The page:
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Melasma: Causes, Types, Treatment And How To Prevent It?

Melasma: Causes, Types, Treatment And How To Prevent It?

Melasma is a commonly found pigmentation disorder, which causes skin discoloration. In melasma, gray or brown colored patches appear on the face and other body parts. It is a common disorder, and the discoloured patches can come up on your forehead, bridge of the nose, upper lips, and so on. In many cases, melasma patches can be found near the neck or in the forearms.

What Causes Melasma?

There are still ongoing researches regarding the question of melasma causes. However, many doctors believe that this malfunction is caused due to misbehavior of melanocytes or the cells in your skin that produce color. Melanocyte malfunction can cause the production of too much color in particular skin areas. This is also a probable reason why dark-skinned people are more likely to develop melasma in comparison to people with lighter skin shades.

Potential Melasma Triggers:

  • Too much sun exposure
  • Hormonal changes, due to hormone treatment of pregnancy
  • Particular skin care merchandise which causes skin irritation
  • Genetic causes
  • Waxing, which can cause skin inflammation and induce melasma

Is Melasma Common?

Yes, it is a widespread malfunction of the skin. However, according to Cleveland Clinic, it is more common among pregnant women, where as high as 50% of women get itinic.

Types Of Melasma

Melasma can come in three variants. These are:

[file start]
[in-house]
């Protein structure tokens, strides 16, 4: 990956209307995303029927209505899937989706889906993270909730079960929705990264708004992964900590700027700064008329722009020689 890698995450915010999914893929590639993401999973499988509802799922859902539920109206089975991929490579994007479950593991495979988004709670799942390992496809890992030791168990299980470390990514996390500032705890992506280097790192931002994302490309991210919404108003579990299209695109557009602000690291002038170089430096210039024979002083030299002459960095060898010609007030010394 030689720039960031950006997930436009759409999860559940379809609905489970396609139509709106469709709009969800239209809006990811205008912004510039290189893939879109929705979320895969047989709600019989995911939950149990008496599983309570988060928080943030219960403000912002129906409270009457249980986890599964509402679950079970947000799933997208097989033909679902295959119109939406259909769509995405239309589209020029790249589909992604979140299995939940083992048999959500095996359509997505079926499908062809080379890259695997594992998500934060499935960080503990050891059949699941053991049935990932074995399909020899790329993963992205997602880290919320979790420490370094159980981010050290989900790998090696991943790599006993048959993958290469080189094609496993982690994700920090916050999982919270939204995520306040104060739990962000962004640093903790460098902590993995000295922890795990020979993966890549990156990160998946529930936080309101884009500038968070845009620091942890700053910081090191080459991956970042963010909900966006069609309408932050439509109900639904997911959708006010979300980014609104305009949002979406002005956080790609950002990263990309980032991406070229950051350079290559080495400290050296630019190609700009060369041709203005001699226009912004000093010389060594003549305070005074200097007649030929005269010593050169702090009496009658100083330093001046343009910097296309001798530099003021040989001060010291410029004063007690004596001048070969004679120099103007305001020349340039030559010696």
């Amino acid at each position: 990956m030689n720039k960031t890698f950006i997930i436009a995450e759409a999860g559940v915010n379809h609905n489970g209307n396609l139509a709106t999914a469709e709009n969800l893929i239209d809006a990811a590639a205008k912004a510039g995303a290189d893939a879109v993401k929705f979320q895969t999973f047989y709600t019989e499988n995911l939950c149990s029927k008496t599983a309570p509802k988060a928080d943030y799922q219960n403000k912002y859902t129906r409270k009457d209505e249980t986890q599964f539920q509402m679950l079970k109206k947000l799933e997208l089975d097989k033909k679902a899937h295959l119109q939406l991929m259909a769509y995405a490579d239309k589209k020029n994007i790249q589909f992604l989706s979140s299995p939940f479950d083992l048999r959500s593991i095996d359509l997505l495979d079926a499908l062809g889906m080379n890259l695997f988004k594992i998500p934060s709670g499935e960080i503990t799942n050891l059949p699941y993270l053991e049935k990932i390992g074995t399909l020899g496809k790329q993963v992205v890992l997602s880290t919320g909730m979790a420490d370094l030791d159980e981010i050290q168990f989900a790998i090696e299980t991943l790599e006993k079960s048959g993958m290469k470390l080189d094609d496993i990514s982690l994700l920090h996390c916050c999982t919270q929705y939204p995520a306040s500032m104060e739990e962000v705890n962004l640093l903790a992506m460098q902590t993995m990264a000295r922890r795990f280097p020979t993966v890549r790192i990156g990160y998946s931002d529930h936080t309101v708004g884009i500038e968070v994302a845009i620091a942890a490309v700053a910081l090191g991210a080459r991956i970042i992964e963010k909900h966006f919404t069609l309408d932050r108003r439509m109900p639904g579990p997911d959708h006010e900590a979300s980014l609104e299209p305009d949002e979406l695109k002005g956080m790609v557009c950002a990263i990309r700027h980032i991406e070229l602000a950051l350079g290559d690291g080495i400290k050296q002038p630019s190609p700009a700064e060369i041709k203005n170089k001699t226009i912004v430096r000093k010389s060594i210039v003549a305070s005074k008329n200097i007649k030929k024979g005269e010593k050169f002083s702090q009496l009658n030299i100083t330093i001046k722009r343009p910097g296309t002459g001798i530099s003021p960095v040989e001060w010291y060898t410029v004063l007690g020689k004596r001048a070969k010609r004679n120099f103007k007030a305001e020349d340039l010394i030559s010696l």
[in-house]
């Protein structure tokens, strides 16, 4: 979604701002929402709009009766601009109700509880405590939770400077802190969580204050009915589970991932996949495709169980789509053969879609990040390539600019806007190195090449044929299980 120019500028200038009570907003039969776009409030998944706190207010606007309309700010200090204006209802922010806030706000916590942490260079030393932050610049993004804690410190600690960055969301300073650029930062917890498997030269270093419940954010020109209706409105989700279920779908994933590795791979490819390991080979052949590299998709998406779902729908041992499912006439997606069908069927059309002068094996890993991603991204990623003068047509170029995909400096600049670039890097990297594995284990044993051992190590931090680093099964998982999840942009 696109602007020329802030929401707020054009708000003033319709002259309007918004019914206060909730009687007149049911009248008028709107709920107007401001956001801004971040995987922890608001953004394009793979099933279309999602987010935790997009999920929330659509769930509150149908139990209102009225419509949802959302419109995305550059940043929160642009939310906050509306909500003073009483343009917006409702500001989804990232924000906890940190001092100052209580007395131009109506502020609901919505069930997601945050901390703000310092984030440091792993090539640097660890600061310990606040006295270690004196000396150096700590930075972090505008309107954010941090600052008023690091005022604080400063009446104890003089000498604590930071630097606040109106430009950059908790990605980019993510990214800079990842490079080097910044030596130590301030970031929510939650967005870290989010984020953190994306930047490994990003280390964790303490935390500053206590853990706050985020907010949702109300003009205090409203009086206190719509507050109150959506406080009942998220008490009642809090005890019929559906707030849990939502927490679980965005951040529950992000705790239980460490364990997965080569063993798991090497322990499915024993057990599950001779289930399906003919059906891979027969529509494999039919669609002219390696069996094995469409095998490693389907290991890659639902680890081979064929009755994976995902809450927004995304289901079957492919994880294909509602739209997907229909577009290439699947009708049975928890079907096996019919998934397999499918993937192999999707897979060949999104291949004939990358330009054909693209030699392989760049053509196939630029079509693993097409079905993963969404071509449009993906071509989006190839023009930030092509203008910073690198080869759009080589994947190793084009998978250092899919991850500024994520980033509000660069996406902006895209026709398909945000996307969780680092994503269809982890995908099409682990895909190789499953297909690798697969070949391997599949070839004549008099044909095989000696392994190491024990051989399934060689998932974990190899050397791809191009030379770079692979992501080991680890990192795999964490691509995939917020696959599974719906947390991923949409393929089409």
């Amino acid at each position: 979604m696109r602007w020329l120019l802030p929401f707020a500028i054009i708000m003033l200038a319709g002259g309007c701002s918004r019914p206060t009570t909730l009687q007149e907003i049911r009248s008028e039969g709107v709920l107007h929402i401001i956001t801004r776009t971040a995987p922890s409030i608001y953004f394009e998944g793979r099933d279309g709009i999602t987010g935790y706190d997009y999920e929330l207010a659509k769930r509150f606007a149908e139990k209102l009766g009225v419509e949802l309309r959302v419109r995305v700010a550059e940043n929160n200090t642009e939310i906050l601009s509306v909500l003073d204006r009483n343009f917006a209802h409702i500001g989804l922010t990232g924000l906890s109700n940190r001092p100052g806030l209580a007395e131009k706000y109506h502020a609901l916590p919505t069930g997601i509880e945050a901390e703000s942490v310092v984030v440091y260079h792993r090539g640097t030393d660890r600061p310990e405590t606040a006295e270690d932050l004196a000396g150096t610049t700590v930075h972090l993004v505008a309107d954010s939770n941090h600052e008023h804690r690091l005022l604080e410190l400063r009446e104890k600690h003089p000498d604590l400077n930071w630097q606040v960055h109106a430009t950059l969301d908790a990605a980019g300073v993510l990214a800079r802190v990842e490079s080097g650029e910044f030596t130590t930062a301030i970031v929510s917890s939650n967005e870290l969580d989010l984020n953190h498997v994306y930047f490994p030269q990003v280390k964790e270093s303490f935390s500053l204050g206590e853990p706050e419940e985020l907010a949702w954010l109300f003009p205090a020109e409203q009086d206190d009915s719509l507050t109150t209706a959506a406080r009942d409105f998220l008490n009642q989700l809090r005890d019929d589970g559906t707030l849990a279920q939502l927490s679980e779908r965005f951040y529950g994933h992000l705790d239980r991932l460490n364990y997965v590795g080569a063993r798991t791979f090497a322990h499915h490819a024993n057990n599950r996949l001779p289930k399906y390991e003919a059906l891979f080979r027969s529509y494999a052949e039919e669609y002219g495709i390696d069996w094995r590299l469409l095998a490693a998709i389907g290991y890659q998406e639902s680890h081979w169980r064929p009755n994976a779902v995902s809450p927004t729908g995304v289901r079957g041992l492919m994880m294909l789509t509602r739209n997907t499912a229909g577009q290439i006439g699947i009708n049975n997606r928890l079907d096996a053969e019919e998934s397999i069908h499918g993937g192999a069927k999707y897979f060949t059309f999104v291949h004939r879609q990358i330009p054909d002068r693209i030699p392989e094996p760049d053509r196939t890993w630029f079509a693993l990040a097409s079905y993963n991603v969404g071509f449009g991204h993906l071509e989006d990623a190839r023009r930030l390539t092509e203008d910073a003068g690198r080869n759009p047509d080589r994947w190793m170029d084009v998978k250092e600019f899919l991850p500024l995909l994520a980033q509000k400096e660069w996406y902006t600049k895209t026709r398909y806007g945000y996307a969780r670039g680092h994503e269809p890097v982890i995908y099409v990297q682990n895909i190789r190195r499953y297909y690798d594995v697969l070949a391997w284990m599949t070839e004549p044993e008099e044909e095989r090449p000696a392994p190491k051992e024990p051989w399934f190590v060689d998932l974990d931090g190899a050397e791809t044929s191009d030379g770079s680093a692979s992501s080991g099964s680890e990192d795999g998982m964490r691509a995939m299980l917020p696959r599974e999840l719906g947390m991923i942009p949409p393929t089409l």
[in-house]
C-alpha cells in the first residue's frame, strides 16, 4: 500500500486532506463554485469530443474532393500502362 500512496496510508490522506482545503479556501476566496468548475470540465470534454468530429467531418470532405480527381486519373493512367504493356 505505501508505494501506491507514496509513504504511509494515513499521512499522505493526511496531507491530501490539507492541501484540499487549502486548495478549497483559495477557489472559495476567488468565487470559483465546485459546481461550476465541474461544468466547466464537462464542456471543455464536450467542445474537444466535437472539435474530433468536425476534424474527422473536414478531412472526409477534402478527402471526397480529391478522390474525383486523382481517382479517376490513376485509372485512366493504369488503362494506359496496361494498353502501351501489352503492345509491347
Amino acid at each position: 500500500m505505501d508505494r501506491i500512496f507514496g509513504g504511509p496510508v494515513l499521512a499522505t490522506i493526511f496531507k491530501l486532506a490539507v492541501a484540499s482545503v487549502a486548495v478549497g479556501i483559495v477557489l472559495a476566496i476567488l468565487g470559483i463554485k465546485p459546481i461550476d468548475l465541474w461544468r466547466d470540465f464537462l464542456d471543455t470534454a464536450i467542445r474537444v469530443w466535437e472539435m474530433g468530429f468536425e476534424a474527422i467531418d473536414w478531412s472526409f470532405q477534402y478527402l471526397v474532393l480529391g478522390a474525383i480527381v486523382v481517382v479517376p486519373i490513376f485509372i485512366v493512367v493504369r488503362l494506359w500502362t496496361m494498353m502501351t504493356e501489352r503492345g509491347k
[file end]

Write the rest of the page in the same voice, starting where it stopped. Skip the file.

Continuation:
• Dermal melasma, which doesn’t respond much to any treatments. Here the blotches can be light brown to even bluish. At times these blotches can have a blurry border.
  • Epidermal melasma, which response to skin treatment very well. In this type, the patches are dark brown in color and have a well-defined outer border.
  • Mixed melasma, which, as indicated by the name, is a mixture of the two types. It is also the most common type to occur, where the patches have mixed tinges of blue and brown. They mildly respond to treatments.

Diagnosis And Treatments

For diagnosis, the affected area has to be visually examined. The Wood’s lamp technique is the most common form of melasma testing, where a unique light is held on the skin. This light helps to check for any kind of fungal infection or bacterial growth and helps diagnose the extent of melasma.

The treatment of melasma is simple. For most women, it is temporary and goes away naturally, especially if melasma appears due to pregnancy. However, there are creams and medicines prescribed by doctors for more stubborn cases, which help to lighten the blotches.

See Also
How To Avoid Common Acne Skincare Mistakes

Prevention And Care

There is not much that you can do to prevent melasma. But surely you can take some necessary precautions, the most crucial being taking protection from prolonged sun exposure. For example, you can use sunscreens and avoid going out when the sun is strongest.

Melasma Explained By U.S. Dermatology Partners

Courtesy of Dermatology Partners

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